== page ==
How to network online to promote your book
I chose this topic for two reasons:
• It is perhaps the biggest problem facing all authors today,
regardless of whether they are published by traditional houses, or
• It is the single most difficult problem for me. It’s like facing my
own worst fear, so perhaps writing about it will help me as well as
This is not a “how to” for social media. I’m not qualified to do
that. This is more of a sharing of my stumbles and mistakes. Maybe it
will help someone else.
I have no problem writing. I’m fortunate in that I never get writer’s
block. I don’t run out of stories to tell, or plots to work on. My
‘blogs to write’ list is endless…but…I have a terrible time with self
This has been a rude awakening for me. I’ve been in sales of some
sort all my life. For the past thirty years I’ve been a headhunter,
and when you run your own business you are always a salesman, always
promoting yourself. But when it came time to promote myself online, as
an author, I froze up. I waited until the last minute to even get a
Twitter account. My Facebook page consisted of a few relatives and
friends. And I had never even heard of Pinterest. I still don’t know
how to use Google + or Tumblr.
So why was I uncomfortable selling my book? I was confident of the
writing. I knew it was a good book. It got great reviews,
but…selling the book was like selling me. It was too personal, too
close to me. And it felt too much like bragging.
A few weeks into the launch I ran across the World Literary Cafe, a
group run by Melissa Foster. They have several wonderful programs that
help authors learn, and get comfortable with, social media. I have to
say, it was a lifesaver. They have Tweet teams that allow an author to
market other people, while the other people market you.
This fit my style perfectly. I don’t mind marketing the heck out of
someone else; I just don’t like doing it for myself. So while I’m
touting these other authors, they are telling their followers about me
or my book.
They also have programs to help with Facebook and Goodreads, and many
So right now, here’s what my social media strategy looks like:
Twitter: I use “Tweet teams” to help get the word out. I dedicate 20
minutes in the morning to adding new followers and tweeting, and
another ten in the afternoon or evening to sending tweets.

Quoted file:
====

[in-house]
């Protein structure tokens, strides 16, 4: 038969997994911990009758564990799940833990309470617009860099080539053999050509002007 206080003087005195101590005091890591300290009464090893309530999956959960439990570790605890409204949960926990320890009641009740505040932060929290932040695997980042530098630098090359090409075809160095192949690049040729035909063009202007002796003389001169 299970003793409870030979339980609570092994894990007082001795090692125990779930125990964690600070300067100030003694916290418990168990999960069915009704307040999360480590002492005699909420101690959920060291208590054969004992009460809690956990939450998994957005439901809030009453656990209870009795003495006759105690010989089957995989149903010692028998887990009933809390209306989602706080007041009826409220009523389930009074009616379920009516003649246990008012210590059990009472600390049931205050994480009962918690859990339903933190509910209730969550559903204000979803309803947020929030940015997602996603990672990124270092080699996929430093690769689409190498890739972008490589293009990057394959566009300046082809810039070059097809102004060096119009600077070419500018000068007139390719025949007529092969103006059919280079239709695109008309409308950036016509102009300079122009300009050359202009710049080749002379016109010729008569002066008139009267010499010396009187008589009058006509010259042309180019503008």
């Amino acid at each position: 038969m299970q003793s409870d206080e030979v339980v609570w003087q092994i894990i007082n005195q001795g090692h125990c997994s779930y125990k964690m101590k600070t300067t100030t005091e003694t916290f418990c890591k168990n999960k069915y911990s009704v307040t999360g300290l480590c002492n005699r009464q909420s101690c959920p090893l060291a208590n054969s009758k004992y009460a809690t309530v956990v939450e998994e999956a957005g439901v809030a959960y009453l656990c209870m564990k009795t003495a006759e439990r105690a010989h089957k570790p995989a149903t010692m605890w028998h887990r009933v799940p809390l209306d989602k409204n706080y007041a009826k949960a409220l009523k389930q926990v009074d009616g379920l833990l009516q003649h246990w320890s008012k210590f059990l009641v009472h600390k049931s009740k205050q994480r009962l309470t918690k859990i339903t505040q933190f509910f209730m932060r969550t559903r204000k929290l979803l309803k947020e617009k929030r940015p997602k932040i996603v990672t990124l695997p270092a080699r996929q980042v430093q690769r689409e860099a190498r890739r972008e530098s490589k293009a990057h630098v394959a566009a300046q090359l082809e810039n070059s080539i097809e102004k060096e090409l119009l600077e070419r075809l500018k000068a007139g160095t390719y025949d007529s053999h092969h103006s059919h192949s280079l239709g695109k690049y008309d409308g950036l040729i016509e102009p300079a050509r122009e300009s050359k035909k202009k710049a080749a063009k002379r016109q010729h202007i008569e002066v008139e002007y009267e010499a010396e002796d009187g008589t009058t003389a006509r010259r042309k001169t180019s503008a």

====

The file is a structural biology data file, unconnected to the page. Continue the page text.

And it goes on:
Facebook: I spend ten minutes each day, interacting with people on
Facebook and liking other pages. Most ‘like’ back.
Pinterest: I’m just building this network, but I am mostly posting
pics about the animals from our sanctuary.
Google +: I haven’t done much here yet, but it’s on my list.
Goodreads & Library Thing: I believe these two have the most
potential. I think reviews are the single biggest issue (after
visibility) facing authors. Every author needs to have a substantial
number of reviews if they are to be taken seriously. Reviews are
difficult to get, but places like Goodreads and Library Thing make it
easier. Authors can sponsor giveaways in exchange for (hopefully)
Being sociable: This is perhaps the most important, and one that
might take the most time. I believe you have to truly interact with
others over an extended period of time, and develop relationships.
Once you have a network of true relationships, you can start helping
each other. That’s when things will click.
Other things: Blog, Linked in, Tumblr, etc…
After three weeks of using Twitter, when I never thought I’d ever use
Twitter, I am slowly getting more comfortable with it. I still look to
retweet other authors’ tweets more than I do my own content, but
that’s okay. The way I look at it, it all comes back to you in the
On my blog I do the same kind of thing. I’m not comfortable talking
about writing, or telling others what they should be doing. Who’s to
say that what works for me is right? Not me. So I talk mostly about
the animals on our sanctuary. And I try to tie the stories into
writing, or reading. Mostly though, I just tell stories in hopes that
someone will enjoy them. Not much different than writing a book.
Does this strategy work? It’s far too early to tell if what I’m doing
will have any benefit. Ask me next year and we’ll see.
~Giacomo Giammatteo, author of Murder Takes Time